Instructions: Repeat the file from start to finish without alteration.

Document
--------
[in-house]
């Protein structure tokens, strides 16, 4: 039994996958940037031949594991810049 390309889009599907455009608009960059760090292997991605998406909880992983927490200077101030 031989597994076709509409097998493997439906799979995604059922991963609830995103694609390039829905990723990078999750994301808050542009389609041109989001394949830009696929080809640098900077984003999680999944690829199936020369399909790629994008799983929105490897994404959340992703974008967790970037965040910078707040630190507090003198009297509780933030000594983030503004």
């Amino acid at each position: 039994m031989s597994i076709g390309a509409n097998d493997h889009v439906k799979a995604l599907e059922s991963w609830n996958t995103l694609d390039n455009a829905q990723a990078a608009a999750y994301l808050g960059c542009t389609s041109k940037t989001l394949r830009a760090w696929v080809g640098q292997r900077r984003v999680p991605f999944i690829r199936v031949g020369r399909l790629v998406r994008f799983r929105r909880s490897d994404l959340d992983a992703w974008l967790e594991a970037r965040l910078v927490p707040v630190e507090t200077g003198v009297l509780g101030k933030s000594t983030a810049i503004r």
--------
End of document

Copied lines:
[in-house]
């Protein structure tokens, strides 16, 4: 039994996958940037031949594991810049 390309889009599907455009608009960059760090292997991605998406909880992983927490200077101030 031989597994076709509409097998493997439906799979995604059922991963609830995103694609390039829905990723990078999750994301808050542009389609041109989001394949830009696929080809640098900077984003999680999944690829199936020369399909790629994008799983929105490897994404959340992703974008967790970037965040910078707040630190507090003198009297509780933030000594983030503004």
């Amino acid at each position: 039994m031989s597994i076709g390309a509409n097998d493997h889009v439906k799979a995604l599907e059922s991963w609830n996958t995103l694609d390039n455009a829905q990723a990078a608009a999750y994301l808050g960059c542009t389609s041109k940037t989001l394949r830009a760090w696929v080809g640098q292997r900077r984003v999680p991605f999944i690829r199936v031949g020369r399909l790629v998406r994008f799983r929105r909880s490897d994404l959340d992983a992703w974008l967790e594991a970037r965040l910078v927490p707040v630190e507090t200077g003198v009297l509780g101030k933030s000594t983030a810049i503004r």